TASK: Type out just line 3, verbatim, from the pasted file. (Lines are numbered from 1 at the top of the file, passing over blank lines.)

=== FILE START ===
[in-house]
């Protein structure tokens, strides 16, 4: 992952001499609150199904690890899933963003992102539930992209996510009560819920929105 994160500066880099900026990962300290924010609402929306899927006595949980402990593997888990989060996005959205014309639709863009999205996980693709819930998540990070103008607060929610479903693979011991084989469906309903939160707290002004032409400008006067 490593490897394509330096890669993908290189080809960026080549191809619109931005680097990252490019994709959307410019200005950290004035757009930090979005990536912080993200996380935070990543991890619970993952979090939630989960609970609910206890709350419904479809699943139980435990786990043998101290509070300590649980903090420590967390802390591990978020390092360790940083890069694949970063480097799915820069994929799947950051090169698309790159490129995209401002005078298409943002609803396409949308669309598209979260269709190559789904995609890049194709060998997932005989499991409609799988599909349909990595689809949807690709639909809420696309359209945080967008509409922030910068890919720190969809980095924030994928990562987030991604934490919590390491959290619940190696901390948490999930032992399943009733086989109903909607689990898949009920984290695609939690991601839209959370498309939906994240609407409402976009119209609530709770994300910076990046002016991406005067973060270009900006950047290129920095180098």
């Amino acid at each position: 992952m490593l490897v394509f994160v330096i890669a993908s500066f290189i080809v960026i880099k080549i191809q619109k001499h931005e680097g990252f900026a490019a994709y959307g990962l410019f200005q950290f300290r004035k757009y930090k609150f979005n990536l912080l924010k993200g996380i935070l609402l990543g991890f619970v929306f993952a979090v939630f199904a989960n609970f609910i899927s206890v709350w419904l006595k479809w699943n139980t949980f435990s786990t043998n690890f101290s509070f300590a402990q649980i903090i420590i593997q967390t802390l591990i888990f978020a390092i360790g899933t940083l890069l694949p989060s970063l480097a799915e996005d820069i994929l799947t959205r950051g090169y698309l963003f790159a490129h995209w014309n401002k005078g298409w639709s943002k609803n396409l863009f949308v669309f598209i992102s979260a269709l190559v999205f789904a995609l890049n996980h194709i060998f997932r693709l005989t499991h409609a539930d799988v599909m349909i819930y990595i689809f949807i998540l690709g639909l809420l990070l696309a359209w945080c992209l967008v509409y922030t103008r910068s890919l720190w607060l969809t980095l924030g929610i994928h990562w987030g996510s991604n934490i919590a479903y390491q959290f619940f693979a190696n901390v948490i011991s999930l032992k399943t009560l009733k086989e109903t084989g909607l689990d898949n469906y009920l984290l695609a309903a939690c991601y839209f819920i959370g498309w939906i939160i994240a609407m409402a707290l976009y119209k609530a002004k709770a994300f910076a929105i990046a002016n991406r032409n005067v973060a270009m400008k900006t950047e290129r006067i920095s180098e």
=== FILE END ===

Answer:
């Amino acid at each position: 992952m490593l490897v394509f994160v330096i890669a993908s500066f290189i080809v960026i880099k080549i191809q619109k001499h931005e680097g990252f900026a490019a994709y959307g990962l410019f200005q950290f300290r004035k757009y930090k609150f979005n990536l912080l924010k993200g996380i935070l609402l990543g991890f619970v929306f993952a979090v939630f199904a989960n609970f609910i899927s206890v709350w419904l006595k479809w699943n139980t949980f435990s786990t043998n690890f101290s509070f300590a402990q649980i903090i420590i593997q967390t802390l591990i888990f978020a390092i360790g899933t940083l890069l694949p989060s970063l480097a799915e996005d820069i994929l799947t959205r950051g090169y698309l963003f790159a490129h995209w014309n401002k005078g298409w639709s943002k609803n396409l863009f949308v669309f598209i992102s979260a269709l190559v999205f789904a995609l890049n996980h194709i060998f997932r693709l005989t499991h409609a539930d799988v599909m349909i819930y990595i689809f949807i998540l690709g639909l809420l990070l696309a359209w945080c992209l967008v509409y922030t103008r910068s890919l720190w607060l969809t980095l924030g929610i994928h990562w987030g996510s991604n934490i919590a479903y390491q959290f619940f693979a190696n901390v948490i011991s999930l032992k399943t009560l009733k086989e109903t084989g909607l689990d898949n469906y009920l984290l695609a309903a939690c991601y839209f819920i959370g498309w939906i939160i994240a609407m409402a707290l976009y119209k609530a002004k709770a994300f910076a929105i990046a002016n991406r032409n005067v973060a270009m400008k900006t950047e290129r006067i920095s180098e």